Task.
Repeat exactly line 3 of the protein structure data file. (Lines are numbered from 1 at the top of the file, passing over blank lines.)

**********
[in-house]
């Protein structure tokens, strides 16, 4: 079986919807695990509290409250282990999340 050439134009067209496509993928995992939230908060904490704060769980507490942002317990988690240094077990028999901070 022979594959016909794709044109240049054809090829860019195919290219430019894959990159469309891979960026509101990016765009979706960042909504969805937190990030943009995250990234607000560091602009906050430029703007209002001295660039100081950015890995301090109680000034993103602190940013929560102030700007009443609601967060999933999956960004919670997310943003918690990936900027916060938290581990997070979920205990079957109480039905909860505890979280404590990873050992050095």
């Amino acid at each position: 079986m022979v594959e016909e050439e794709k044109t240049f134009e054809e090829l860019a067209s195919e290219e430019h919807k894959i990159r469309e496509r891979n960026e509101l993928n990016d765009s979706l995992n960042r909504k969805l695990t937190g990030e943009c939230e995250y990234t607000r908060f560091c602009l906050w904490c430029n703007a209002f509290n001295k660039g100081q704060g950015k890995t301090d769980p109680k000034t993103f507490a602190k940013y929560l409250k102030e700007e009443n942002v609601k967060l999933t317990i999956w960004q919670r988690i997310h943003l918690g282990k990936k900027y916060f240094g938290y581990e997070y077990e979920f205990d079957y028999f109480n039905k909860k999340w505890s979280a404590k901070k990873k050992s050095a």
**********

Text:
């Amino acid at each position: 079986m022979v594959e016909e050439e794709k044109t240049f134009e054809e090829l860019a067209s195919e290219e430019h919807k894959i990159r469309e496509r891979n960026e509101l993928n990016d765009s979706l995992n960042r909504k969805l695990t937190g990030e943009c939230e995250y990234t607000r908060f560091c602009l906050w904490c430029n703007a209002f509290n001295k660039g100081q704060g950015k890995t301090d769980p109680k000034t993103f507490a602190k940013y929560l409250k102030e700007e009443n942002v609601k967060l999933t317990i999956w960004q919670r988690i997310h943003l918690g282990k990936k900027y916060f240094g938290y581990e997070y077990e979920f205990d079957y028999f109480n039905k909860k999340w505890s979280a404590k901070k990873k050992s050095a």